My mom — who really never expresses disapproval for anything verbally — was slightly appalled that we were sending out the invites in May and wanted an RSVP back the end of July . She thought that was way too early. I think this was an etiquette thing for her but she seemed pretty miffed that we were going off non-traditional timing. I tried to make the case that since many are having to plan air travel, we have to get things locked down sooner than if it was a mostly-local wedding.
My Biggest Fears
My biggest fear of the wedding was screwing it up.
Having crazy flopsweat that ruins the photos or makes me sweat through my suit. Having a panic attack that makes me behave strangely or sound like I’m gasping for air, or croaking when I speak.
Taking Xanax because of those fears and then being despondent or appearing drugged in front of everybody. Saying the wrong thing at the wrong time and embarrassing Ron and everybody pretending that it’s really okay but they are all cringing on the inside.
It was going to be an entire day of everyone paying their attention to us and that freaked me out.
As a theatre nerd and an introvert, I am simultaneously captivated and terrified about being the center of attention.
After much reading and re-reading of what documents we had to have when, we went to City Hall together to apply for our marriage license. Weddings take place there throughout the day. If you ever want to see some of the happiest, most hopeful people in the world, go there.
We made an appointment to get our forms, then stood in line (why the appointment?), then got the forms, then filled out the forms, then got back in line again to wait some more. Lots of couples were in line and were dressed in their Sunday best since they were getting married that same day.
One guy in line looked visibly troubled. He asked Ron if he would help him fill out his form. I don’t think he could read it. He was trying to get proof of divorce and I don’t think he could read the form itself. Ron sat with him and talked him through the form and filled it out for him.
That is why Ron is amazing.
We had the documents we needed for our big day.
A few weeks before the wedding Ron told me to keep a specific Monday evening open. I said okay. As the day got closer I noticed that there appeared a long meeting on my work calendar: “Keynote and PR Discussion” or something like that.
Then the day before, Ron’s all, “You should wear this shirt tomorrow. Here, I’ll iron it. This one.”
Hmm… I got a little suspicious. So the next day the entire office — except for my team — disappeared at 3pm. I knew something was about to go down. We walked down to the bar District and I walked in and the entire company was there and they were having an impromptu wedding party for us. It was overwhelming.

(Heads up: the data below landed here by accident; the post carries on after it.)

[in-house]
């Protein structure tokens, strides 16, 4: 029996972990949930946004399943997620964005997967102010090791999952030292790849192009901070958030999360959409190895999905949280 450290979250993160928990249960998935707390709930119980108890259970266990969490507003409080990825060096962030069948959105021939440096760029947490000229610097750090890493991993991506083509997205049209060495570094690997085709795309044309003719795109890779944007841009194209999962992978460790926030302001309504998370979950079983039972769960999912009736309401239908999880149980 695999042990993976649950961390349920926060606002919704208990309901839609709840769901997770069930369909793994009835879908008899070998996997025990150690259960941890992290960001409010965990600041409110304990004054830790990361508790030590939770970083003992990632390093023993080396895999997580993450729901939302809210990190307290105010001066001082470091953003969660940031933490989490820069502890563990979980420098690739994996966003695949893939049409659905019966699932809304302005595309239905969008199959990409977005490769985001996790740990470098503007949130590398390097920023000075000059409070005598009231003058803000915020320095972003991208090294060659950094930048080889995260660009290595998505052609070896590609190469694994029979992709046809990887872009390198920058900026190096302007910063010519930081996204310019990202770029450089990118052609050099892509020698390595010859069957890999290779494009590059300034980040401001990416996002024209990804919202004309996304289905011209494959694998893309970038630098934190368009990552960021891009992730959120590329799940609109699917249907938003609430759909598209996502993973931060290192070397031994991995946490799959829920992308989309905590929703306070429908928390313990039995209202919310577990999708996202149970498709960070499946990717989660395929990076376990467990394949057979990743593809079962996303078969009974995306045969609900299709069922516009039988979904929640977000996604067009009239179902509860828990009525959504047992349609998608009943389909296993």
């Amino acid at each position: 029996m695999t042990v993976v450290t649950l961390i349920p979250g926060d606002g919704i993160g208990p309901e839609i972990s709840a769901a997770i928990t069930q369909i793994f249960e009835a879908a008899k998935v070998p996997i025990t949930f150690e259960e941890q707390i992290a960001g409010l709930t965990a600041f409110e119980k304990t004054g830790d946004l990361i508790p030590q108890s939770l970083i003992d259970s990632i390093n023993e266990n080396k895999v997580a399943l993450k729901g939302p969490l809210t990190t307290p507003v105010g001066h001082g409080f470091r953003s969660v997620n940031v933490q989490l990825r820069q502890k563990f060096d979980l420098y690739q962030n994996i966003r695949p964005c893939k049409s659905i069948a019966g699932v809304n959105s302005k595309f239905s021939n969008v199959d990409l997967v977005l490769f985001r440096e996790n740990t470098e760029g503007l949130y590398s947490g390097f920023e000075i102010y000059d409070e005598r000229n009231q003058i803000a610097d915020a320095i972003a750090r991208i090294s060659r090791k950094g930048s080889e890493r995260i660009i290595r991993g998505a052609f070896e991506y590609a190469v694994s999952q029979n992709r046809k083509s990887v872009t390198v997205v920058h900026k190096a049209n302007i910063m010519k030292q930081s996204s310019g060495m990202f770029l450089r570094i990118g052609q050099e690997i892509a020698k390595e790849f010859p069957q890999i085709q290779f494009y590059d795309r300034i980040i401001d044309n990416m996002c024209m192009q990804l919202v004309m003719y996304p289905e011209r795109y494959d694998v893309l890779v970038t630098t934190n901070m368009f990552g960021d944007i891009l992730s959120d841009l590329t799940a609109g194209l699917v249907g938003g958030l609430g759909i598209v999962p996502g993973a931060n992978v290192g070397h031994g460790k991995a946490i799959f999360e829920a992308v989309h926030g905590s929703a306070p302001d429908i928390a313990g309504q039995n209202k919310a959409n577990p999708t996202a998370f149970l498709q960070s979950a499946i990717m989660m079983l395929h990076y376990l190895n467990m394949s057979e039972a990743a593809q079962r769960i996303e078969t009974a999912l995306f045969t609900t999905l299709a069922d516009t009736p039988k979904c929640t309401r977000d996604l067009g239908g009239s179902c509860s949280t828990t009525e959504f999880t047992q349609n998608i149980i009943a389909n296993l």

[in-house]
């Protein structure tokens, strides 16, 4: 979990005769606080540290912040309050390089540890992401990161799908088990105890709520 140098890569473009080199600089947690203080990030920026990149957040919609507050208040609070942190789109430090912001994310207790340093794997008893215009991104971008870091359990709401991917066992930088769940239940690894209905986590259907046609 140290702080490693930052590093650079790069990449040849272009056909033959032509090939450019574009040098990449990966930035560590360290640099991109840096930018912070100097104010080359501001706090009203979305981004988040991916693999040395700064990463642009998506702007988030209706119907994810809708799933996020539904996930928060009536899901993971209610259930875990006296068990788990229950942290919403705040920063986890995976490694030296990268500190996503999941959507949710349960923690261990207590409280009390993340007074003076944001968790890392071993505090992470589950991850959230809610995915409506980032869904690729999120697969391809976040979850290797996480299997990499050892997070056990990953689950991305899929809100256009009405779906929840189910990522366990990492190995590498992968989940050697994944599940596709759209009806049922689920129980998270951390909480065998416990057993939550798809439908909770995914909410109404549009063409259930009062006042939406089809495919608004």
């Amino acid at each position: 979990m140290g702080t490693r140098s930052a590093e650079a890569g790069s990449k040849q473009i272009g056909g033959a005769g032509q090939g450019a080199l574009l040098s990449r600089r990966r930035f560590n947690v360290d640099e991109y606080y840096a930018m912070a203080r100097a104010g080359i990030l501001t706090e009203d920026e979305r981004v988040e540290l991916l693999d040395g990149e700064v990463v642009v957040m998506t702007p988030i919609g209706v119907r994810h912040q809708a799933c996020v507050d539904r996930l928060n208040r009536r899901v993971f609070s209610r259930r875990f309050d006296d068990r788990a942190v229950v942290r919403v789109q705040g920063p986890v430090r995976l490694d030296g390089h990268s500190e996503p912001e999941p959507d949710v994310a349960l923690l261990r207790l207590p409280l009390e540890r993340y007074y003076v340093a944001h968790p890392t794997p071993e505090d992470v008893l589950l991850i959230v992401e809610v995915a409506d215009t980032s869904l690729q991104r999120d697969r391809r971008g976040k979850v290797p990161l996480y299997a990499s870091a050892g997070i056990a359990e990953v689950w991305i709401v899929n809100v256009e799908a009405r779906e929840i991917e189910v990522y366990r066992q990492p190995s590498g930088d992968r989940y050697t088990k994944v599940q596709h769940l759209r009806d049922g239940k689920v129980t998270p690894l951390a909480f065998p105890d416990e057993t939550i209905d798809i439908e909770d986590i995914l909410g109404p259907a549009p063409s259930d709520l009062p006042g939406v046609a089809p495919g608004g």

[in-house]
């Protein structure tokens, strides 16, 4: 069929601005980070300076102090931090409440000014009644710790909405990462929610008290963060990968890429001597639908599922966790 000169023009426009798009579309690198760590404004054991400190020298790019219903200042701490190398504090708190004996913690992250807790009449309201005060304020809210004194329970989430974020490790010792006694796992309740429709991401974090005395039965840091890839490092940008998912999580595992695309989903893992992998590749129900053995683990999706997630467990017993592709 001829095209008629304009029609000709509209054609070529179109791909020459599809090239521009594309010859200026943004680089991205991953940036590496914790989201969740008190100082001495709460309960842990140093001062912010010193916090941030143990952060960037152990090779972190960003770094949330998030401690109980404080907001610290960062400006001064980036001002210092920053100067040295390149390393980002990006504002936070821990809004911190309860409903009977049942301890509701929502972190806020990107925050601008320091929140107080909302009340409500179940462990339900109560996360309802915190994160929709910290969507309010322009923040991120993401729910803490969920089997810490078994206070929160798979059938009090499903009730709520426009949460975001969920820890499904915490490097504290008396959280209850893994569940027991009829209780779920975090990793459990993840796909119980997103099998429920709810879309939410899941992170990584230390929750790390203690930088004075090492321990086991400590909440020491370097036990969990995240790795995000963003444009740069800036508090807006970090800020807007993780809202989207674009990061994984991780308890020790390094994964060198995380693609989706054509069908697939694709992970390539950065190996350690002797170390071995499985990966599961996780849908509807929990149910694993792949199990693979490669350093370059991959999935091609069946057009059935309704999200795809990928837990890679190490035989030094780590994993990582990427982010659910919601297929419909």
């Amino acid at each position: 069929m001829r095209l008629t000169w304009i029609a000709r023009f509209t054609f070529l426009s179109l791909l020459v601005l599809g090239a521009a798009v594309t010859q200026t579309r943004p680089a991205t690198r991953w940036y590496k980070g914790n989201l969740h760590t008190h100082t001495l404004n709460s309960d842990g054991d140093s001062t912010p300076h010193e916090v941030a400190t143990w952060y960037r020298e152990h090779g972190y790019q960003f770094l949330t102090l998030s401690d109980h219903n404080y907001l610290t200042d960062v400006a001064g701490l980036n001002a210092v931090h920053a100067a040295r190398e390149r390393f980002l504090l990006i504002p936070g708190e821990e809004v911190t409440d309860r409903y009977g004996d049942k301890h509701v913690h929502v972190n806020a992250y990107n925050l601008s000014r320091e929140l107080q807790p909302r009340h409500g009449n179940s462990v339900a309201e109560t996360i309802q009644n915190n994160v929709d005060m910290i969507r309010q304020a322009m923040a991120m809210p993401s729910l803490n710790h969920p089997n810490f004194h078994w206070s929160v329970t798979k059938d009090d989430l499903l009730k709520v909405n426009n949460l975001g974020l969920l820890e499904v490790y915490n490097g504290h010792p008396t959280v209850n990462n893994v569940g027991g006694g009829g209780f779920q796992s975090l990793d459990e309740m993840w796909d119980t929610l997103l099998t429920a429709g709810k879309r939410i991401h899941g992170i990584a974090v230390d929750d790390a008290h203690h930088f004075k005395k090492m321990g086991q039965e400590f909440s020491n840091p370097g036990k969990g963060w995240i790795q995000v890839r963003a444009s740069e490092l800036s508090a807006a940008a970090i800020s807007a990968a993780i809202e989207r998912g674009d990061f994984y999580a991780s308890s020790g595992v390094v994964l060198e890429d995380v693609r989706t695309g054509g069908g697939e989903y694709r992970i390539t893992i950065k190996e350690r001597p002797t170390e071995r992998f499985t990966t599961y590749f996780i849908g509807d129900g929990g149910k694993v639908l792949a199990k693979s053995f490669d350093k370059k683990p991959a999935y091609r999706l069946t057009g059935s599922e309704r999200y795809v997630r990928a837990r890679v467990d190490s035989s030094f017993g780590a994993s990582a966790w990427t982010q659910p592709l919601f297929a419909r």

In other parts of the country I wouldn’t even be able to put a photo of Ron and I on my desk and here the entire office had assembled to congratulate us. Ron was in the back corner to watch the surprise happen and then he came forward as hors d’oeuvres and champagne started to flow.
My boss Keith, gave a toast that cause us both to start to get misty.
This is my third company with him and I adore him and his family and he adores Ron and I. He is the reason we were able to get out of What Happened in Charlotte when I disastrously de-railed our lives for six months. He helped me get the job that landed us back in San Francisco. That’s why we refer to him as the Gay Harriet Tubman.
Of course, everyone was enamored with Ron because he is charming and effervescent and amazing and can tell stories for hours. That’s the best part about having an extrovert for a partner. I can just stand next to him smiling, glassy-eyed in adoration while he enthralls the crowd. I call that doing “The Nancy Reagan.”
The day before was a fair amount of running around but nobody in a panic. Ron fetched the boutonnieres and corsages for the family members to wear. Family was in town so trying to get everybody happy and fed and chitchatting as needed.
We had corsages — and bouquets just in case.
We had a family dinner that night at the restaurant inside the hotel, the just-opened BDK. The food was great but it was a very, very noisy place to try and have a dinner where you want to talk to each other.
The Big Day
That Saturday morning, I posted:
Trying not to get nervous! I can’t believe today is finally here. It’s an amazing intersection of family and friends, history and biography. It has been overwhelming to know that so many friends and family all over the world have always kept Ron and I in their thoughts and prayers and hoped and anticipated and celebrated our success and happiness over the last 14 years and today is no different. Coming out at 25, I never thought I could want this or have this or be this and I am so happy that so many are so happy. Okay I’m crying again and we haven’t even had breakfast yet. Onwards/upwards! ❤
We didn’t want to have everyone show up and just sit around waiting for the ceremony, so we had hors d’oeuvres and champagne while all the guests arrived that afternoon. Everyone was down there, but Ron and I.
The menu for the champagne reception:
- Deviled eggs with truffle oil and black trumpet mushrooms
- Thai coconut red curry popcorn
- Dungeness crab beignets with pepper jelly
The seating on the other half of the room was also set up with a program on each seat and a package of tissues.
I’m from a family of cryers. Ron, not so much.
Meanwhile, Ron and I were upstairs.
We had had breakfast with our families and mostly spent the morning fidgeting and being nervous.
Every half hour or so one of us would say Oh my God! We’re getting married! This day we had planned for months was finally here.
We changed into our first ensemble of the weekend. We had matching dress suits in a bright blue, between a true blue and a navy. The fabric had a little bit of a sheen to it. We had different ties, Ron’s was the sunflower yellow and mine was the cornflower blue.
The photographer came up and took some photos of us getting ready.